It really should not come as a surprise, but a front page story in today's issue of The Wall Street Journal states "Economy Moves to Fore as Issue for 2008 Voters" Even before reading the article (it’s quite good) I find myself reduced to quoting Captain Renault in the movie Casablanca.
Actually, given the confluence of sub-prime, oil prices, and twin concerns about economic overheating and slowdown, one would actually be surprised if it wasn't the topic. And given the focus on things economic, teachers all across the nation will be using the economy and the elections to spice up their lessons in economics, political science, American history and current events, among other thing. This gives all of us an opportunity to discuss a very fundamental aspect of economic literacy and thinking.
Economics is parsed a number of ways, but one way is to distinguish between positive and normative economics. Positive economics is based on fact. It describes economic conditions as they are. Normative economics describes things as one thinks they should be. Politicians (of all stripes) generally are huge fans of normative economics, using normative economics to describe their future policies and the wonderful benefits that will derive from those policies.
Politicians generally shy away from positive economics; although they do like to use data to disguise normative statements in a way as to appear positive. By throwing in an occasional statistic, a politician can seem to base their proscription in economic reality. But the reality too often is that while they may start from a positive statement, they seem to rarely provide a full explanation of how and why their policies are expected to work, and the extent to which they will actually change behavior; and by extension, the expected impact on the economy.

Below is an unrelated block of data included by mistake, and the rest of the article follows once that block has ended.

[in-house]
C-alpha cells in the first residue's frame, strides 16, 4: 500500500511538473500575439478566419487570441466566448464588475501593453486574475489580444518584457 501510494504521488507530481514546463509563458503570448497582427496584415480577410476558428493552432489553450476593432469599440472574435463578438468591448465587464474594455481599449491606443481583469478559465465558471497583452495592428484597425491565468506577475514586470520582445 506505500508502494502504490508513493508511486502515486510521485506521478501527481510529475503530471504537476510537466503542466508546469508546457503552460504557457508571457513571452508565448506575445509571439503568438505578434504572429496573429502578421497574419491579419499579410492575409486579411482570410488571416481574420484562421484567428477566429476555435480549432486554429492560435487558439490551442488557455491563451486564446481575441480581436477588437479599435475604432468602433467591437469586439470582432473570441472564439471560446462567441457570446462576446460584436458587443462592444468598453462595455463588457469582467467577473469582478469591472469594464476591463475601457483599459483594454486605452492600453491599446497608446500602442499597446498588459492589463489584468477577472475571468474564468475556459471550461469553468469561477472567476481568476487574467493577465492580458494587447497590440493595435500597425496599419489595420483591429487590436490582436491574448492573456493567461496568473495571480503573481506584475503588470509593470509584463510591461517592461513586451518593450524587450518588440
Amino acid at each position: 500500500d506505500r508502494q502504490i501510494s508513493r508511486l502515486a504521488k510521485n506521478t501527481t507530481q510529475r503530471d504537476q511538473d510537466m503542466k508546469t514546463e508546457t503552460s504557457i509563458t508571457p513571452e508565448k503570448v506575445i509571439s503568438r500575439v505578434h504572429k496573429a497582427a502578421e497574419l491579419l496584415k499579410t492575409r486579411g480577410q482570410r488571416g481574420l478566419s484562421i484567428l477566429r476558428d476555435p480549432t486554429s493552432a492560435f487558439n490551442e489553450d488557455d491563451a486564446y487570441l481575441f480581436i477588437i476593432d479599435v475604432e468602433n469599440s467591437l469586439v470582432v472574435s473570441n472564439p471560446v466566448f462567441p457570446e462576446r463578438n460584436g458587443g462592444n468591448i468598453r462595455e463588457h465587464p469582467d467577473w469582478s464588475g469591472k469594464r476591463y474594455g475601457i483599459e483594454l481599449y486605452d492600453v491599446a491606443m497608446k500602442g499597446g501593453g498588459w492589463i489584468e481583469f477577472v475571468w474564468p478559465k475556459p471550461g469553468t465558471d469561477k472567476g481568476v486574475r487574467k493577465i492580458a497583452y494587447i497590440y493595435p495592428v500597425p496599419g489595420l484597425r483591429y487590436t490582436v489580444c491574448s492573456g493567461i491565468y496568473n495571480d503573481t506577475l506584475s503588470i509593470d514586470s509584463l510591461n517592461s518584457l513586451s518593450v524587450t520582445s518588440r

There are reasons for this. First and foremost, they frequently don't know. Second, we the electorate frequently don't care about the positive because the normative sounds good. The normative also frequently doesn't address issues of cost - either monetary or opportunity cost. And we know that we like to hear what the benefits will be, but we don't want to hear about costs -- unless it's to be told that someone else will pay the costs.
But this is a good opportunity to use current events to reinforce economic learning. Have your students dissect the sound bites (or the entire presentations if you can) that come out of press conferences, stump appearances, and debates. Have them analyze what the candidates say and sort them in to positive and normative statements. I suspect you and your students will find few, if any positive statements. And what they do find will be dwarfed by the normative statements.
As a follow up, ask your students "why do the candidates do this?" And ask them if they think the statements actually enhance their opinions of the candidates' ability to solve economic problems, or whether the candidates are just acting in their own self-interest.
Finally, you may also want to consider reading Russ Roberts' essay, "Pigs Don't Fly: The Economic Way of Thinking about Politics". I would recommend you read it first, and then you can decide whether you need to distill it, or whether you can give it to your students straight. Either way, it could generate some good discussion.
I look forward to your comments.